Do I Need an X-ray?

April 13, 2024

by  | Apr 14, 2024 | Emergency Clinic

Do I Need an X-ray? Understanding the Role and Safety of X-ray Imaging

Ever since you can remember, you have loved ice skating and have made it a point to go several times a year. The last few years, though, have been a struggle. Like everyone, life got jumbled with the COVID pandemic and it took a while to try to get back to life as normal. You’ve been back on the ice a few times over the last several months, but you have developed a nagging ache in your foot and wonder if you should see a doctor or just tough it out.

In the realm of medical diagnostics, few tools have revolutionized healthcare quite like the X-ray. Since its discovery by Wilhelm Conrad Röntgen in 1895, X-ray imaging has become indispensable for diagnosing a myriad of medical conditions. But the question remains for many: Do I need an X-ray?

X-rays offer a unique glimpse beneath the surface, providing healthcare professionals with critical insights that often cannot be obtained through physical examination alone. Let’s look more closely at when an X-ray might be necessary and how they work.

When Might You Need an X-ray?

These symptoms may prompt your doctor to order an X-ray:

  • Difficulty walking: A sprain will not show up on an X-ray, but an X-ray can tell your provider whether you have a fractured bone.
  • Digestive issues: An x-ray done with a barium contrast can help your doctor identify what’s going on or help locate any swallowed, non-edible items, such as marbles, dice, and keys.
  • Constant swelling: An X-ray can reveal if something is going on, like a bone fracture or fluid around a joint. It can also reveal changes to the soft tissue inside your body that might contribute to internal inflammation.
  • Joint pain or stiffness: Arthritis shows up in x-rays and they allow your doctor to monitor the condition of your joints. The images can also reveal fluid buildup due to a joint injury.
  • Lung issues: X-rays help diagnose chronic lung issues such as lung cancer or more acute conditions such as pneumonia. Changes to the heart affecting your respiration are also visible in an X-ray.

Understanding X-ray Technology

We now know that the rays Röntgen sent through his wife’s hand were high-energy electromagnetic radiation waves. These invisible beams travel through the body and can be taken while you stand, sit, or lie down.

For the procedure, the X-ray tube points toward your body, sending the rays through it and to the film on the other side. Soft tissue like skin, fat and muscle allows the rays to pass through producing a dark gray area in the image. Denser tissue such as tumors or bones allows fewer rays to pass through creating a lighter gray or white area on the film. Identifying broken bones is easy because a dark line shows the break in the white of the bone. X-rays can help detect organ and skeletal injuries and abnormalities and some types of X-rays use iodine or barium to provide higher contrast and greater image detail.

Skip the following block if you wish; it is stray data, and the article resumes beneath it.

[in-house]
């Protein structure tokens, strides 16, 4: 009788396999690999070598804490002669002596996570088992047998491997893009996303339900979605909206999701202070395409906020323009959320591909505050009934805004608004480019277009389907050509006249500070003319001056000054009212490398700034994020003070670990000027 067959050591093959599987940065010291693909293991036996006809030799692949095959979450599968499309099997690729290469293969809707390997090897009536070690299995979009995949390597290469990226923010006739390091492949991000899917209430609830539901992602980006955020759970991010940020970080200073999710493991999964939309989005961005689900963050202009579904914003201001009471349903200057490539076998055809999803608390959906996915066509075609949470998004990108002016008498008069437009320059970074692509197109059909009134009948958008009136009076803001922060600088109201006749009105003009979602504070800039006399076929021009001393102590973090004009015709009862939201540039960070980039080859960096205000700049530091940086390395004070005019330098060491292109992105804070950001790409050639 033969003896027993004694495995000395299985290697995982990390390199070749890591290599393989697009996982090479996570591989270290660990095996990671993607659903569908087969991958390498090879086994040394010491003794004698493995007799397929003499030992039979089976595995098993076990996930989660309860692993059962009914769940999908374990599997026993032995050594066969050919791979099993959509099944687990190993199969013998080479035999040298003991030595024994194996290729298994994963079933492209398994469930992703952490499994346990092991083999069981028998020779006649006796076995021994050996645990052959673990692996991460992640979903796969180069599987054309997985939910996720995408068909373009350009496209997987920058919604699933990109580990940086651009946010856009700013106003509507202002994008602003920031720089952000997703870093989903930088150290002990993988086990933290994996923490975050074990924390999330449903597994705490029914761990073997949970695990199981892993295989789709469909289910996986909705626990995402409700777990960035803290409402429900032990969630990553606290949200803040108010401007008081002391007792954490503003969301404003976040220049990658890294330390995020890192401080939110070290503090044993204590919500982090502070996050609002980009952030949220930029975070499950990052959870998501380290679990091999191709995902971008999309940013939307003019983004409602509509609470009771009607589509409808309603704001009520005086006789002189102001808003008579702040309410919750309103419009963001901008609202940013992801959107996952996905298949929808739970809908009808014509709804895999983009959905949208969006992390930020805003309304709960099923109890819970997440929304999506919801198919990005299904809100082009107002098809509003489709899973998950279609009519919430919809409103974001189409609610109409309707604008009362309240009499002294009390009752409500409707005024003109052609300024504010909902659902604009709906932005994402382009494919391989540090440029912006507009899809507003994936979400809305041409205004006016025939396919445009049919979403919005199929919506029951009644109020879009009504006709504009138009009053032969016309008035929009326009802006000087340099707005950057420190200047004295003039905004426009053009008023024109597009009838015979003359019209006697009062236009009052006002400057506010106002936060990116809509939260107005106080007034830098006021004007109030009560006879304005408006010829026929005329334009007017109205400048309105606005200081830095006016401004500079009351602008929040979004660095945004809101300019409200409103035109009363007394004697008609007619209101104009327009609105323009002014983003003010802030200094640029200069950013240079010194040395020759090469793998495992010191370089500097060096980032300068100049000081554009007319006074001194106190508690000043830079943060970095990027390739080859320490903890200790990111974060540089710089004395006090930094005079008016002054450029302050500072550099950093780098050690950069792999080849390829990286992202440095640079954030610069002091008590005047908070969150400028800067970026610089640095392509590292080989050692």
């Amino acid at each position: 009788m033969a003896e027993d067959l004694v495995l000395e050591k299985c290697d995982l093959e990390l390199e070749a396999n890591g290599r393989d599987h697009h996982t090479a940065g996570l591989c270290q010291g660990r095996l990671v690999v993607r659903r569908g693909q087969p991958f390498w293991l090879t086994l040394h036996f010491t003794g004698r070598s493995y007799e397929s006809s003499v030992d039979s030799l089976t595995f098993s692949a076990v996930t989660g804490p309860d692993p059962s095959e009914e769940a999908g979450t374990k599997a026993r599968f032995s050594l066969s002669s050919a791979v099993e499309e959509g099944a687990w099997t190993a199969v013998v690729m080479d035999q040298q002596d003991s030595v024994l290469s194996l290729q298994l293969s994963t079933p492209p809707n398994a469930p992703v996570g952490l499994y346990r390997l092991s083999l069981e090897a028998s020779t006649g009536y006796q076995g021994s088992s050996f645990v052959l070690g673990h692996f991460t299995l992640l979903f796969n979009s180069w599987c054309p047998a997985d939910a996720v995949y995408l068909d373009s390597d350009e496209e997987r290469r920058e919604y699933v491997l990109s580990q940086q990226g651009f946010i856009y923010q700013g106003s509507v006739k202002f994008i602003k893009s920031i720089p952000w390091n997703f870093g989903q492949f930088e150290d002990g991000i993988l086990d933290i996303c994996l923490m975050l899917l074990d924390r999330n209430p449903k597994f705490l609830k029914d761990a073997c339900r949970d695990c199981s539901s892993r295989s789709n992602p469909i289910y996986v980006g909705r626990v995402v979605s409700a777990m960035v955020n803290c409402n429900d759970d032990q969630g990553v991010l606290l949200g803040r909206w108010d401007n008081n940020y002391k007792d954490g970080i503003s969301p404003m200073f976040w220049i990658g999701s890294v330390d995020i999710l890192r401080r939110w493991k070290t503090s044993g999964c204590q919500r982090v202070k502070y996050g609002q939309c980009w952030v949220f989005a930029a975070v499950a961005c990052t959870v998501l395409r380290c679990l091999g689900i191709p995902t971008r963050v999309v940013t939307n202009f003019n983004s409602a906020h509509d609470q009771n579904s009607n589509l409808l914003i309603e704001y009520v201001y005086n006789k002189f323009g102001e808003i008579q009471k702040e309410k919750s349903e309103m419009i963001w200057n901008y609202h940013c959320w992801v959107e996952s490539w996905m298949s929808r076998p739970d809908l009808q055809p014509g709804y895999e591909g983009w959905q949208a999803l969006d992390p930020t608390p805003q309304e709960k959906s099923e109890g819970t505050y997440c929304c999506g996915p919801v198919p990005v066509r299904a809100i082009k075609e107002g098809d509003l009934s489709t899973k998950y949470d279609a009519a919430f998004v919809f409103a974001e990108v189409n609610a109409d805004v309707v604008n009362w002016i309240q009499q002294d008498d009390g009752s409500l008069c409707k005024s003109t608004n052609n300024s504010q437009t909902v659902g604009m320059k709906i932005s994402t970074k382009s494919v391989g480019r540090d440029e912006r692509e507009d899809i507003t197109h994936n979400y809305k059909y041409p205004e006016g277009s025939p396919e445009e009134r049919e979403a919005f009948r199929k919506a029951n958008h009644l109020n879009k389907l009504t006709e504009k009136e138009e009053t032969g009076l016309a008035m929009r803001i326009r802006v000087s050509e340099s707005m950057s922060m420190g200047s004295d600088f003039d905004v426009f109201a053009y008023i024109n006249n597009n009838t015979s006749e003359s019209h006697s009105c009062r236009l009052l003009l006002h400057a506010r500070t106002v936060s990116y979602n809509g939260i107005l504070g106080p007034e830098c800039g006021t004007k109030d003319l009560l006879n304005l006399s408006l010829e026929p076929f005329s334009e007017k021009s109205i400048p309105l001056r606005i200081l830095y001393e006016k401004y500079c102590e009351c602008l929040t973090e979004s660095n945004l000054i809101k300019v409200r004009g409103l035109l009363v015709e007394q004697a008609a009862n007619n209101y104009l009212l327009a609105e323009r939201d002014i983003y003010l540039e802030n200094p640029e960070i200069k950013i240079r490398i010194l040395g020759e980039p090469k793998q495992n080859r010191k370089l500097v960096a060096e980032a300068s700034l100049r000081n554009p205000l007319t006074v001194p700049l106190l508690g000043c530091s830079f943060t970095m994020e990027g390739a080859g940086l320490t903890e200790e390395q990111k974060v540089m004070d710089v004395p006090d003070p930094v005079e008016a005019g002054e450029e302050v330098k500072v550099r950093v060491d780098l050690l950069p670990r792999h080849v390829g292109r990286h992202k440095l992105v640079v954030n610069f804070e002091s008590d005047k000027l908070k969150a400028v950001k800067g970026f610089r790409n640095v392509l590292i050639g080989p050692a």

There are three basic categories of x-ray:

  1. Radiography: produces a still image x-ray and is the most used
  2. Computed Tomography (CT) Scan: A person slides into a donut-shaped machine where a series of X-rays are taken from different angles and assembled by a computer producing a detailed 3D image. This type of x-ray produces 100 to 1,000 times more radiation than a chest x-ray.
  3. Fluoroscopy: A continuous X-ray shows images of your organs and soft tissues producing an X-ray movie allowing doctors to see how your body moves. Usually done to examine the heart, intestines, kidneys, lungs, joints, muscles, and bones.

Safety Considerations

While X-rays are safe for the average person, child, or baby and are essential for diagnosis, minimizing radiation exposure remains a priority. Adhering to the ALARA principle (As Low as Reasonably Achievable) ensures radiation doses are kept to a minimum without compromising diagnostic quality.

Key safety considerations include:

  • Pregnancy: Inform your healthcare provider if there is a possibility of pregnancy to mitigate any risks to fetal development.
  • Radiation Oncology: In certain medical contexts, high doses of radiation are beneficial, such as in radiation therapy for cancer treatment.

In the realm of medical diagnostics, X-ray imaging is incredibly useful, enabling timely and accurate diagnoses across a spectrum of conditions. While the safety of X-rays is well-established, it remains important to minimize radiation exposure. The decision to undergo an X-ray should be informed by sound medical reasoning, ensuring optimal patient care while prioritizing safety at every step.

So, if your doctor recommends an X-ray to aid in your diagnosis or treatment plan, rest assured that they are leveraging a powerful tool to help you regain your health and protect your well-being.

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